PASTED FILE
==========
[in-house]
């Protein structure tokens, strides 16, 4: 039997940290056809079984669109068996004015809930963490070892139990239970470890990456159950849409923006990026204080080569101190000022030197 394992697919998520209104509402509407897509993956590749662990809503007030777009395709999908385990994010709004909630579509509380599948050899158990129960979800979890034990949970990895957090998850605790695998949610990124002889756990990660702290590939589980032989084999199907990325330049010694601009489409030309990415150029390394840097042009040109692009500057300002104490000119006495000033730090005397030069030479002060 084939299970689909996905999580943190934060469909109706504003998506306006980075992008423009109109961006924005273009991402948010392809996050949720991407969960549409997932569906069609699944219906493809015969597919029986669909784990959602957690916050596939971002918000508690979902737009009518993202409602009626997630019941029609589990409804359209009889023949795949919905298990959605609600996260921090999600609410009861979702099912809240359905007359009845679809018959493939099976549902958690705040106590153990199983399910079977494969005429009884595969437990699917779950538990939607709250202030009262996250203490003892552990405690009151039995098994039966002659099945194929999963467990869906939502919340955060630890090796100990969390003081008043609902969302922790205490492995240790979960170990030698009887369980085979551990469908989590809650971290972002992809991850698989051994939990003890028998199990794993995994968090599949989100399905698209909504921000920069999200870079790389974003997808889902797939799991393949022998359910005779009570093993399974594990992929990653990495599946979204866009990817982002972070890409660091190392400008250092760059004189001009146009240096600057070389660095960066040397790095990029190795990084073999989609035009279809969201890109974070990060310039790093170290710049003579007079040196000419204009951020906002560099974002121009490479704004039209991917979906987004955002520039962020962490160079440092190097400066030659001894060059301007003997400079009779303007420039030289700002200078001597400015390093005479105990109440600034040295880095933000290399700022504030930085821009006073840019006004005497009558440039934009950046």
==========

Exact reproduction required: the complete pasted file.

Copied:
[in-house]
């Protein structure tokens, strides 16, 4: 039997940290056809079984669109068996004015809930963490070892139990239970470890990456159950849409923006990026204080080569101190000022030197 394992697919998520209104509402509407897509993956590749662990809503007030777009395709999908385990994010709004909630579509509380599948050899158990129960979800979890034990949970990895957090998850605790695998949610990124002889756990990660702290590939589980032989084999199907990325330049010694601009489409030309990415150029390394840097042009040109692009500057300002104490000119006495000033730090005397030069030479002060 084939299970689909996905999580943190934060469909109706504003998506306006980075992008423009109109961006924005273009991402948010392809996050949720991407969960549409997932569906069609699944219906493809015969597919029986669909784990959602957690916050596939971002918000508690979902737009009518993202409602009626997630019941029609589990409804359209009889023949795949919905298990959605609600996260921090999600609410009861979702099912809240359905007359009845679809018959493939099976549902958690705040106590153990199983399910079977494969005429009884595969437990699917779950538990939607709250202030009262996250203490003892552990405690009151039995098994039966002659099945194929999963467990869906939502919340955060630890090796100990969390003081008043609902969302922790205490492995240790979960170990030698009887369980085979551990469908989590809650971290972002992809991850698989051994939990003890028998199990794993995994968090599949989100399905698209909504921000920069999200870079790389974003997808889902797939799991393949022998359910005779009570093993399974594990992929990653990495599946979204866009990817982002972070890409660091190392400008250092760059004189001009146009240096600057070389660095960066040397790095990029190795990084073999989609035009279809969201890109974070990060310039790093170290710049003579007079040196000419204009951020906002560099974002121009490479704004039209991917979906987004955002520039962020962490160079440092190097400066030659001894060059301007003997400079009779303007420039030289700002200078001597400015390093005479105990109440600034040295880095933000290399700022504030930085821009006073840019006004005497009558440039934009950046």